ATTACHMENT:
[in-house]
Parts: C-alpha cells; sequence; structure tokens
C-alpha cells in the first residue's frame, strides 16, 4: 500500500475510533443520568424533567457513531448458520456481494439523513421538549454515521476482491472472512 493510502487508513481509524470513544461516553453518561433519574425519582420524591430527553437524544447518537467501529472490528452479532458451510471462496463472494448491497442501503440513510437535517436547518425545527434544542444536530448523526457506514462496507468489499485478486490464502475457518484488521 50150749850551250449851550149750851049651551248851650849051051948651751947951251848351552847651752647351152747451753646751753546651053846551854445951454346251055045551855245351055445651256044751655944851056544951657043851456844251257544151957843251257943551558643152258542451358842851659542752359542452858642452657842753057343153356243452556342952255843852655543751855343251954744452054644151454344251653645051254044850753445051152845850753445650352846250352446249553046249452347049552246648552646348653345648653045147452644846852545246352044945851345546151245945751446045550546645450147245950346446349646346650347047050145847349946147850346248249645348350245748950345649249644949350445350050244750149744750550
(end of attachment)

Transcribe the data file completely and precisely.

[in-house]
Parts: C-alpha cells; sequence; structure tokens
C-alpha cells in the first residue's frame, strides 16, 4: 500500500475510533443520568424533567457513531448458520456481494439523513421538549454515521476482491472472512 493510502487508513481509524470513544461516553453518561433519574425519582420524591430527553437524544447518537467501529472490528452479532458451510471462496463472494448491497442501503440513510437535517436547518425545527434544542444536530448523526457506514462496507468489499485478486490464502475457518484488521 50150749850551250449851550149750851049651551248851650849051051948651751947951251848351552847651752647351152747451753646751753546651053846551854445951454346251055045551855245351055445651256044751655944851056544951657043851456844251257544151957843251257943551558643152258542451358842851659542752359542452858642452657842753057343153356243452556342952255843852655543751855343251954744452054644151454344251653645051254044850753445051152845850753445650352846250352446249553046249452347049552246648552646348653345648653045147452644846852545246352044945851345546151245945751446045550546645450147245950346446349646346650347047050145847349946147850346248249645348350245748950345649249644949350445350050244750149744750550